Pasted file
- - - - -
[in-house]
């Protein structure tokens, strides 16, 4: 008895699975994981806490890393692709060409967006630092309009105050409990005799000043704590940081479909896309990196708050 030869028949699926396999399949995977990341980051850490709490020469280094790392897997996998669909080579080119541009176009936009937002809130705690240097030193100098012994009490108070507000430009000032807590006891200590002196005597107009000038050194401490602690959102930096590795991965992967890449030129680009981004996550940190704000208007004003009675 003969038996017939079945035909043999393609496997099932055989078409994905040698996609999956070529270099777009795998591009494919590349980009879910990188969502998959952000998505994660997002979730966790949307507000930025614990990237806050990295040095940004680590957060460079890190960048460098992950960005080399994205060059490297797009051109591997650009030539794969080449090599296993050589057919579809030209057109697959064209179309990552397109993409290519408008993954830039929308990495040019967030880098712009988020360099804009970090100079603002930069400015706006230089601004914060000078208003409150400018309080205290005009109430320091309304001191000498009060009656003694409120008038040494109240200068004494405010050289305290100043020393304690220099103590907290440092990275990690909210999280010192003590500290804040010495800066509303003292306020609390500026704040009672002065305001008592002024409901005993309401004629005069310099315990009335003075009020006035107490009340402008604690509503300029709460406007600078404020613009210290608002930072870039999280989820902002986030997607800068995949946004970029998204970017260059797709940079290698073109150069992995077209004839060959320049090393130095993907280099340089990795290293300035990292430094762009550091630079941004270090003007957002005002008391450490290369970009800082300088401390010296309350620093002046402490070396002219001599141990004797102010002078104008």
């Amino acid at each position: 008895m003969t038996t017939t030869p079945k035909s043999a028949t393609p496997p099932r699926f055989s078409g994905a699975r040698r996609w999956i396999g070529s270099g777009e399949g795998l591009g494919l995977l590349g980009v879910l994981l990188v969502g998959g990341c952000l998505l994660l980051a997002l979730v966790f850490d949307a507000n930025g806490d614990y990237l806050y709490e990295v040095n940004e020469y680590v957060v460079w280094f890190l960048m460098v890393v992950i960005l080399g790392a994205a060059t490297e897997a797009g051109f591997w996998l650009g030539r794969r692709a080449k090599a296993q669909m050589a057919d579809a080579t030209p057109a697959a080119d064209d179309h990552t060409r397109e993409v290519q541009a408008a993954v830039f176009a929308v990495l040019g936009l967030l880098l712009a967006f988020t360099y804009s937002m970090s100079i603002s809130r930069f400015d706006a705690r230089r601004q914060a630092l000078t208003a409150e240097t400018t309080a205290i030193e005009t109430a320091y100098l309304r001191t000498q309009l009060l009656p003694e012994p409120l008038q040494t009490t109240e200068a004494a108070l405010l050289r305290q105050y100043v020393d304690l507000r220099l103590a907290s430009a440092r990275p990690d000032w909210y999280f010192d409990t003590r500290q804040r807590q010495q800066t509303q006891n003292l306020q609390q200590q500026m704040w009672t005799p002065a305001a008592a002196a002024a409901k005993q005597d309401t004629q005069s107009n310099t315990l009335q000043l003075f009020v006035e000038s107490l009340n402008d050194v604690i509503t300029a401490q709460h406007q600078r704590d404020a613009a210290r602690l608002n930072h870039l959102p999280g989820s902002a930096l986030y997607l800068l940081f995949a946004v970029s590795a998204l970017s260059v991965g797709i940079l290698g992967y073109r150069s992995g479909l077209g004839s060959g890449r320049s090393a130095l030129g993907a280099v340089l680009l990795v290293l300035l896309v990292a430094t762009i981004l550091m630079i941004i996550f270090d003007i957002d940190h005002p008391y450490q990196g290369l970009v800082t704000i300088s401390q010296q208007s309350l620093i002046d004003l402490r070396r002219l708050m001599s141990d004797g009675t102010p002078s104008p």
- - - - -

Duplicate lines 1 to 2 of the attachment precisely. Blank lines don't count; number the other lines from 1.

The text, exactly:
[in-house]
């Protein structure tokens, strides 16, 4: 008895699975994981806490890393692709060409967006630092309009105050409990005799000043704590940081479909896309990196708050 030869028949699926396999399949995977990341980051850490709490020469280094790392897997996998669909080579080119541009176009936009937002809130705690240097030193100098012994009490108070507000430009000032807590006891200590002196005597107009000038050194401490602690959102930096590795991965992967890449030129680009981004996550940190704000208007004003009675 003969038996017939079945035909043999393609496997099932055989078409994905040698996609999956070529270099777009795998591009494919590349980009879910990188969502998959952000998505994660997002979730966790949307507000930025614990990237806050990295040095940004680590957060460079890190960048460098992950960005080399994205060059490297797009051109591997650009030539794969080449090599296993050589057919579809030209057109697959064209179309990552397109993409290519408008993954830039929308990495040019967030880098712009988020360099804009970090100079603002930069400015706006230089601004914060000078208003409150400018309080205290005009109430320091309304001191000498009060009656003694409120008038040494109240200068004494405010050289305290100043020393304690220099103590907290440092990275990690909210999280010192003590500290804040010495800066509303003292306020609390500026704040009672002065305001008592002024409901005993309401004629005069310099315990009335003075009020006035107490009340402008604690509503300029709460406007600078404020613009210290608002930072870039999280989820902002986030997607800068995949946004970029998204970017260059797709940079290698073109150069992995077209004839060959320049090393130095993907280099340089990795290293300035990292430094762009550091630079941004270090003007957002005002008391450490290369970009800082300088401390010296309350620093002046402490070396002219001599141990004797102010002078104008």